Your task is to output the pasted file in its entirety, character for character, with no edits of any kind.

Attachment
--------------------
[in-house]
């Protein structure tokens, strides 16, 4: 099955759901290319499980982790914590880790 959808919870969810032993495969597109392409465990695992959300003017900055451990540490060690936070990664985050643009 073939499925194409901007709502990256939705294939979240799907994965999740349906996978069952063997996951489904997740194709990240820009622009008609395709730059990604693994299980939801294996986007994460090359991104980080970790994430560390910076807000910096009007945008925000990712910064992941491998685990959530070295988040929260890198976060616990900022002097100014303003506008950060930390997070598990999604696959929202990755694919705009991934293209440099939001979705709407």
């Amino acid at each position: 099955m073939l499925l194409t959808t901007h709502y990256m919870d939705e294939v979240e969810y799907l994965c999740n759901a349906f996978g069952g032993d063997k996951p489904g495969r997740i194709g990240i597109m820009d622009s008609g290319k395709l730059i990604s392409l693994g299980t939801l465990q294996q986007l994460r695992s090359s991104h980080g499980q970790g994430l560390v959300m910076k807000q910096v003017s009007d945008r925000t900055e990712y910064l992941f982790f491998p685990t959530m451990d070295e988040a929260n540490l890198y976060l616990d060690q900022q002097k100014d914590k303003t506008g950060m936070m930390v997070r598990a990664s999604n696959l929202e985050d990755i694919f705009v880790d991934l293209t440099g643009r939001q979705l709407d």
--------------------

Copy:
[in-house]
């Protein structure tokens, strides 16, 4: 099955759901290319499980982790914590880790 959808919870969810032993495969597109392409465990695992959300003017900055451990540490060690936070990664985050643009 073939499925194409901007709502990256939705294939979240799907994965999740349906996978069952063997996951489904997740194709990240820009622009008609395709730059990604693994299980939801294996986007994460090359991104980080970790994430560390910076807000910096009007945008925000990712910064992941491998685990959530070295988040929260890198976060616990900022002097100014303003506008950060930390997070598990999604696959929202990755694919705009991934293209440099939001979705709407």
């Amino acid at each position: 099955m073939l499925l194409t959808t901007h709502y990256m919870d939705e294939v979240e969810y799907l994965c999740n759901a349906f996978g069952g032993d063997k996951p489904g495969r997740i194709g990240i597109m820009d622009s008609g290319k395709l730059i990604s392409l693994g299980t939801l465990q294996q986007l994460r695992s090359s991104h980080g499980q970790g994430l560390v959300m910076k807000q910096v003017s009007d945008r925000t900055e990712y910064l992941f982790f491998p685990t959530m451990d070295e988040a929260n540490l890198y976060l616990d060690q900022q002097k100014d914590k303003t506008g950060m936070m930390v997070r598990a990664s999604n696959l929202e985050d990755i694919f705009v880790d991934l293209t440099g643009r939001q979705l709407d």